These monthly posts originated as the "Updates" section of the EA Newsletter.
You can also see last month's updates, or a repository of past newsletters.
This month, Rob Wiblin and Arden Koehler spoke with Mark Lynas about the most practical ways to stop climate change.
Arden then spoke to Ben Todd about varieties of longtermism and things 80,000 Hours might be getting wrong, and narrated two of her articles for the podcast feed: “Global issues beyond 80,000 Hours’ current priorities” and “Ideas for high-impact careers beyond our priority paths.”
Arden and Howie Lempel also put together a list of promising research topics across a range of different fields, compiling 108 suggestions across 19 different areas.
And finally, Ben Todd wrote four new posts:
- “More empirical data on 'value drift'”
- “An argument for keeping open the option of earning to save”
- “Five philosophies of career success”
- “Notes on good judgement and how to develop it”
ALLFED (Alliance to Feed the Earth in Disasters)
ALLFED has published a new research paper in Sustainable Production and Consumption. The paper is on alternative foods for severe global food catastrophes (i.e. nuclear winter): “Potential of microbial protein from hydrogen for preventing mass starvation in catastrophic scenarios” by J.B. García Martínez, J. Egbejimba, J. Throup, S. Matassa, J.M. Pearce, D.C. Denkenberger.
- Global café chain Joe & The Juice has committed to the ECC/BCC (European Chicken Commitment/Better Chicken Commitment) in all markets in collaboration with Anima International (AI).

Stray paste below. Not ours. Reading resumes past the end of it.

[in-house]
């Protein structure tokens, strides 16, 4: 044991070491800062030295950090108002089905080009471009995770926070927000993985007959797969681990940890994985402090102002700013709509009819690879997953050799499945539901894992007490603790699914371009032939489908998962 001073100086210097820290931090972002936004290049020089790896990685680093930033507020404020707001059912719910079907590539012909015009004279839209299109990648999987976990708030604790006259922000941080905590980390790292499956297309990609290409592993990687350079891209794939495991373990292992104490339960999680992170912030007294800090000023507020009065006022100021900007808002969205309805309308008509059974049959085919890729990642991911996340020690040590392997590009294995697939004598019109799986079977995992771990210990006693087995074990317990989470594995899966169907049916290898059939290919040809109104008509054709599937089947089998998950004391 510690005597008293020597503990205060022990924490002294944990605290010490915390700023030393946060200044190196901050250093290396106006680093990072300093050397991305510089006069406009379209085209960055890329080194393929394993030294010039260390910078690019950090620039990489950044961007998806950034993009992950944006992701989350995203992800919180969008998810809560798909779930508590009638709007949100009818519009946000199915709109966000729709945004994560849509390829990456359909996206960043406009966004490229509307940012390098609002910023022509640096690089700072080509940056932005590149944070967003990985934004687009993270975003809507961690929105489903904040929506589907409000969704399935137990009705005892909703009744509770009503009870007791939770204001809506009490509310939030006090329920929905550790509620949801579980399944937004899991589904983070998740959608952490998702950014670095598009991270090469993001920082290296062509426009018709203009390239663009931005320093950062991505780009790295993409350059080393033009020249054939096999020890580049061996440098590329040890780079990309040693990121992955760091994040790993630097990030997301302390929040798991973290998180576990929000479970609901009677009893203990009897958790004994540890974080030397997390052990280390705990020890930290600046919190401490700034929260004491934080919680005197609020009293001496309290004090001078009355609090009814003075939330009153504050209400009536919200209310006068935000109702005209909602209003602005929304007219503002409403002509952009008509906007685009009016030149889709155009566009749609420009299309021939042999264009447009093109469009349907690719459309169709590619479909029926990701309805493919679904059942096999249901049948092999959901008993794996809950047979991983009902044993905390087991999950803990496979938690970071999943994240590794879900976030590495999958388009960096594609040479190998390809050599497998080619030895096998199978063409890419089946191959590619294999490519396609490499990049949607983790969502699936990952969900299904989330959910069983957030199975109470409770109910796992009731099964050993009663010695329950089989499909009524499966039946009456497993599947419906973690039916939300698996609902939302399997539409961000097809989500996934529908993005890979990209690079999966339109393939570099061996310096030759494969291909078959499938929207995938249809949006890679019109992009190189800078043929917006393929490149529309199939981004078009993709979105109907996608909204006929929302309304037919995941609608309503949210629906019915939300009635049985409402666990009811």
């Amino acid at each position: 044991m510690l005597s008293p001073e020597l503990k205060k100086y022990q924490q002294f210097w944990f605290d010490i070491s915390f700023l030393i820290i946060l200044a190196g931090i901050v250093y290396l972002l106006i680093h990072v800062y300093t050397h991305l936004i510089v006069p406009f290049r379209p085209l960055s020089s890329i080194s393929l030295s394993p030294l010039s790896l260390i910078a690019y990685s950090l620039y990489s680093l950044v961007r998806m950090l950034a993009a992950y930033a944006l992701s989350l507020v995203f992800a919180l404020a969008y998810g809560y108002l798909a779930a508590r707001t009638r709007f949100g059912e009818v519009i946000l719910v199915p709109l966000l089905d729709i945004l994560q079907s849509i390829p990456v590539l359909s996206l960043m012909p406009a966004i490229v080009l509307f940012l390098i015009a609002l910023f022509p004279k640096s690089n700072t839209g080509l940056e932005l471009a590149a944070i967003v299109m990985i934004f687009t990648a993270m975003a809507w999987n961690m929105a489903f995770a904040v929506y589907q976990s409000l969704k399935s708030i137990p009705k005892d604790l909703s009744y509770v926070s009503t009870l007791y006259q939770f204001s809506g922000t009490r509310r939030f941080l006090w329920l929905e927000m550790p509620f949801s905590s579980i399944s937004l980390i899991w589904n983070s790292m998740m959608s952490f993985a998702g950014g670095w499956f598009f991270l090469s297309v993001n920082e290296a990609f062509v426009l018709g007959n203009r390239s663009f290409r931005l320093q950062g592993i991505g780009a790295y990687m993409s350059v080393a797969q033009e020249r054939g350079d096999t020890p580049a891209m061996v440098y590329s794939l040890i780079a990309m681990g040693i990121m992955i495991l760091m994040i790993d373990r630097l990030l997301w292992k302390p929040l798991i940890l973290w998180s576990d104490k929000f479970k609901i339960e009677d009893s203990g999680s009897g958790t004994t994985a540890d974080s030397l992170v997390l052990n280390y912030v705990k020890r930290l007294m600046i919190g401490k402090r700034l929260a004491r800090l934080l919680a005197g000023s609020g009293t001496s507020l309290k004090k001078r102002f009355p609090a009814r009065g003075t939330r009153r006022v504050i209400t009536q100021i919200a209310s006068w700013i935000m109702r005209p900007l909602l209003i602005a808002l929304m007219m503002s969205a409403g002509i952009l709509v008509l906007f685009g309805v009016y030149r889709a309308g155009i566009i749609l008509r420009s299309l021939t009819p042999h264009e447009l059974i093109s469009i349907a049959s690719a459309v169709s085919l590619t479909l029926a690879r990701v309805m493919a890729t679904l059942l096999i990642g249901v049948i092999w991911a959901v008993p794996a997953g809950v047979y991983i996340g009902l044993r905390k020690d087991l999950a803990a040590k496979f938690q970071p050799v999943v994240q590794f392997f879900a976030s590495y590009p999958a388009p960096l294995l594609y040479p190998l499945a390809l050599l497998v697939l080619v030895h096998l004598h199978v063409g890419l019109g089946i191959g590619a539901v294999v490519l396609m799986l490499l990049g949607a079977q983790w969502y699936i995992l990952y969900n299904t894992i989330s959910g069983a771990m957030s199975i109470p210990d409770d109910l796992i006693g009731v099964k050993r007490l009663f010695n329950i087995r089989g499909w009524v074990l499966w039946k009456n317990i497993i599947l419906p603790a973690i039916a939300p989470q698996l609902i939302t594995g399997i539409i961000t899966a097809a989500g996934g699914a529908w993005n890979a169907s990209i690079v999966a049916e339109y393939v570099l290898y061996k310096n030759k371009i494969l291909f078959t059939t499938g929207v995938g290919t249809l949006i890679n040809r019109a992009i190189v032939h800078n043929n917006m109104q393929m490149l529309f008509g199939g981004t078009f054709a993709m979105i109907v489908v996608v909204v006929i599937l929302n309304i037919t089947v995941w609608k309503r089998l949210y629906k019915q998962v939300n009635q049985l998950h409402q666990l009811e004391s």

- AI prepared a report on the plant-based meat and dairy alternatives market for the Dutch Ministry of Agriculture in order to encourage Dutch plant-based producers to consider launching in Poland. As a follow-up, Dutch companies will handle an online trade mission to Poland with support from AI.
- AI and Sinergia Animal released a documentary about egg production in Thailand.
- With support from AI, WSP Społem, one of the most established producers of products like mayonnaise in Poland, launched its first plant-based product.
- AI's Conference on Animal Rights in Europe (CARE) took place online. Hosting countries change each year, with Humánny Pokrok from Slovakia organising on this occasion. The conference brought together speakers and experts from around the world.